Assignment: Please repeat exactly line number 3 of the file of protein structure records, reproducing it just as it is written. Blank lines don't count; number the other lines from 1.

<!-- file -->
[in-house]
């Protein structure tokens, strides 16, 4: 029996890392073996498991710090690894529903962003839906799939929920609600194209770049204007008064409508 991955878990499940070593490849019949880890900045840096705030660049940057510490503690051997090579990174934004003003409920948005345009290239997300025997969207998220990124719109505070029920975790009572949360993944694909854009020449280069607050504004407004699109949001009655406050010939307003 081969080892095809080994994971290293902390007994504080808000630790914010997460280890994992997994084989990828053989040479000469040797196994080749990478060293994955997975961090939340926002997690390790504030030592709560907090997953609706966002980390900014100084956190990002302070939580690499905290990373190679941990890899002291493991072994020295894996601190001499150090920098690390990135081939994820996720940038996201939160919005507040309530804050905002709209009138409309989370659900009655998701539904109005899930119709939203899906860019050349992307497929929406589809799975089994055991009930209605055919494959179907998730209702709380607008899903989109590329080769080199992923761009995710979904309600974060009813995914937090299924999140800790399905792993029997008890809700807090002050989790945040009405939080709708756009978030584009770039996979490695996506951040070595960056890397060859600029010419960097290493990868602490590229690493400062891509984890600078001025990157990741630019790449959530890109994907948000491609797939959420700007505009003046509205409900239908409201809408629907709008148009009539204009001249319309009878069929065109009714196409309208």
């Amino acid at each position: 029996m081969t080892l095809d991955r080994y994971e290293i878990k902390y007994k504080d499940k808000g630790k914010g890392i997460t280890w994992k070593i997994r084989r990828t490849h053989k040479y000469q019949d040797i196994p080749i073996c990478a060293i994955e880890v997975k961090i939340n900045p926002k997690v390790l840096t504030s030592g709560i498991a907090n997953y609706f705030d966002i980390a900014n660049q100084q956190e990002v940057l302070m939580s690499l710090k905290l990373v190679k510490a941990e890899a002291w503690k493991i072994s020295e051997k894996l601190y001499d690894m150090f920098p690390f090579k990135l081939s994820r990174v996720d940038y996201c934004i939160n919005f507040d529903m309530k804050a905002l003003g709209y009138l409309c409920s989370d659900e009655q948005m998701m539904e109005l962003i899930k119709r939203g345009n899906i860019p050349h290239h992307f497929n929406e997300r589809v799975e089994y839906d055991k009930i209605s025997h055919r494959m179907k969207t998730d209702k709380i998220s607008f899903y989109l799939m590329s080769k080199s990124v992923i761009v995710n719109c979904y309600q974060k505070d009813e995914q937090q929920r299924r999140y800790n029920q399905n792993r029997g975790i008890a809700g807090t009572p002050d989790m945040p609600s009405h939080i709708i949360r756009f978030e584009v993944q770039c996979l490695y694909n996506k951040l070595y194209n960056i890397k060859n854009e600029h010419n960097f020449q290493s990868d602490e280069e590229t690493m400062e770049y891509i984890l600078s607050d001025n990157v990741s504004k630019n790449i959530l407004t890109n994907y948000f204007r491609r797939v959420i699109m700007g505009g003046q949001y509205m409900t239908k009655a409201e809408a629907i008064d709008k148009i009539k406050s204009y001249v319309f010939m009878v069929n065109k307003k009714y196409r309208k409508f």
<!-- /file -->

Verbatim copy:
């Amino acid at each position: 029996m081969t080892l095809d991955r080994y994971e290293i878990k902390y007994k504080d499940k808000g630790k914010g890392i997460t280890w994992k070593i997994r084989r990828t490849h053989k040479y000469q019949d040797i196994p080749i073996c990478a060293i994955e880890v997975k961090i939340n900045p926002k997690v390790l840096t504030s030592g709560i498991a907090n997953y609706f705030d966002i980390a900014n660049q100084q956190e990002v940057l302070m939580s690499l710090k905290l990373v190679k510490a941990e890899a002291w503690k493991i072994s020295e051997k894996l601190y001499d690894m150090f920098p690390f090579k990135l081939s994820r990174v996720d940038y996201c934004i939160n919005f507040d529903m309530k804050a905002l003003g709209y009138l409309c409920s989370d659900e009655q948005m998701m539904e109005l962003i899930k119709r939203g345009n899906i860019p050349h290239h992307f497929n929406e997300r589809v799975e089994y839906d055991k009930i209605s025997h055919r494959m179907k969207t998730d209702k709380i998220s607008f899903y989109l799939m590329s080769k080199s990124v992923i761009v995710n719109c979904y309600q974060k505070d009813e995914q937090q929920r299924r999140y800790n029920q399905n792993r029997g975790i008890a809700g807090t009572p002050d989790m945040p609600s009405h939080i709708i949360r756009f978030e584009v993944q770039c996979l490695y694909n996506k951040l070595y194209n960056i890397k060859n854009e600029h010419n960097f020449q290493s990868d602490e280069e590229t690493m400062e770049y891509i984890l600078s607050d001025n990157v990741s504004k630019n790449i959530l407004t890109n994907y948000f204007r491609r797939v959420i699109m700007g505009g003046q949001y509205m409900t239908k009655a409201e809408a629907i008064d709008k148009i009539k406050s204009y001249v319309f010939m009878v069929n065109k307003k009714y196409r309208k409508f």